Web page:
Born in Guildford in 1967; studied at Chelsea School of Art (1986-89) and the Royal College of Art (1989-91)
Turk is a sculptor and conceptual artist with an international reputation gained through his prolific output of iconoclastic work, much of which is designed to debunk the ‘myth of the artist’. His practice ranges across a wide range of media and materials including bronze, waxwork, posters, discarded rubbish and recycled objects.
From early in his career he has engaged with the issues authorship and authenticity in art. At the Royal College of Art he was denied the award of his postgraduate degree on the basis that his final submission was an empty, whitewashed studio containing only a blue English Heritage wall plaque commemorating his presence there as a student. His trompe l’oeil sculptures in painted bronze of everyday objects such as a black plastic rubbish bag (Bag, 2000) and a crumpled sleeping bag (Nomad, 2002) were in the tradition of challenging accepted ideas about the subject matter of fine art.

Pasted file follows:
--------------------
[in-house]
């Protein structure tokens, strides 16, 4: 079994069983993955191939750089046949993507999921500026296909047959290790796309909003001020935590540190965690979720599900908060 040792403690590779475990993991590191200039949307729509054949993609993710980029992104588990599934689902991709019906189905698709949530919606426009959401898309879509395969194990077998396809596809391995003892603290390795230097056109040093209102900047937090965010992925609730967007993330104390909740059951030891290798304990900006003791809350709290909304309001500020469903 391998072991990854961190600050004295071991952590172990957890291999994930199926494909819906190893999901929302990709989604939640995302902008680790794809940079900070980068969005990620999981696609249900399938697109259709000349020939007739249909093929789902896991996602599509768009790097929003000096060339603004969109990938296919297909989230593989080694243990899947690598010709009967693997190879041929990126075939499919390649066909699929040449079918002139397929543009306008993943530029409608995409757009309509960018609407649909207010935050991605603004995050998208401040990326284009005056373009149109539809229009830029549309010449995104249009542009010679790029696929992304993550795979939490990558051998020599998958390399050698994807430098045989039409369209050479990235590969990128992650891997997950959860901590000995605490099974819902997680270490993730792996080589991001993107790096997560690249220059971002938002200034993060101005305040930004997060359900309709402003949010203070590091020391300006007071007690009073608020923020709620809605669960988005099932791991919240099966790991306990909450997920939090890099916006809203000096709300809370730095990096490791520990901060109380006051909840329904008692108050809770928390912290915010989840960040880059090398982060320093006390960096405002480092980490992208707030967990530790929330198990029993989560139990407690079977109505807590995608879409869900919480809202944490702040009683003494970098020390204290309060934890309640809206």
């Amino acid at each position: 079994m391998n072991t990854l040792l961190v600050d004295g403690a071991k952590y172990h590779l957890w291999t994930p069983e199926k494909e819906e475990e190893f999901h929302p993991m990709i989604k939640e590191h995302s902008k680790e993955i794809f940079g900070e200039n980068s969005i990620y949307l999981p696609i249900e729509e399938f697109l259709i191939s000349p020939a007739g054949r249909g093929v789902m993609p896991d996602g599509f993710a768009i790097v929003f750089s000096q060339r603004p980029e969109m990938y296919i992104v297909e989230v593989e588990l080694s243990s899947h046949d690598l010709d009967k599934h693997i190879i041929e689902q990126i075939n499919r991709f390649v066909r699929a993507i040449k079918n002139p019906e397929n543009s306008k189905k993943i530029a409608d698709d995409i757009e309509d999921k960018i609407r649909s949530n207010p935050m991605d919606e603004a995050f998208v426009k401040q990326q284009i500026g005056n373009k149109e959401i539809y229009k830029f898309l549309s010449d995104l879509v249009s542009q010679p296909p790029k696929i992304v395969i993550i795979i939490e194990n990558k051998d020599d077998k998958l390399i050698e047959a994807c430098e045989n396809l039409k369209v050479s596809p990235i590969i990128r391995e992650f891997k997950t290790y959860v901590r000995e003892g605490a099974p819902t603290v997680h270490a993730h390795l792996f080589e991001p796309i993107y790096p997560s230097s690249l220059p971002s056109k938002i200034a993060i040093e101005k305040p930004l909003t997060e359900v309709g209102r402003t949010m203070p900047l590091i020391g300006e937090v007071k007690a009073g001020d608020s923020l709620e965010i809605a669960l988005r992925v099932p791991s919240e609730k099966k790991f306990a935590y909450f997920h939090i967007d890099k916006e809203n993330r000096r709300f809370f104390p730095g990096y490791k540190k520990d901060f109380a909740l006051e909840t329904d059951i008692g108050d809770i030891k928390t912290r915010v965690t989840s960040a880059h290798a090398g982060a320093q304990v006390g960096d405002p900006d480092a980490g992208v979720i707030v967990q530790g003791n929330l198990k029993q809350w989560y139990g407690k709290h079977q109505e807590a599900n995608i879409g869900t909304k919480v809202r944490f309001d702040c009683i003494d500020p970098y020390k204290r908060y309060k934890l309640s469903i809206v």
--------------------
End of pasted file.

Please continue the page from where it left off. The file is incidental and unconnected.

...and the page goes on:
Sometimes Turk uses appropriations from the work of other artists, in one case featuring himself; this was a life-size waxwork in which he adopts the pose of Elvis Presley in the well-known screenprint by Andy Warhol.
His challenging and ironic work has attracted many collectors, critics and curators and his work is represented in numerous important collections around the world.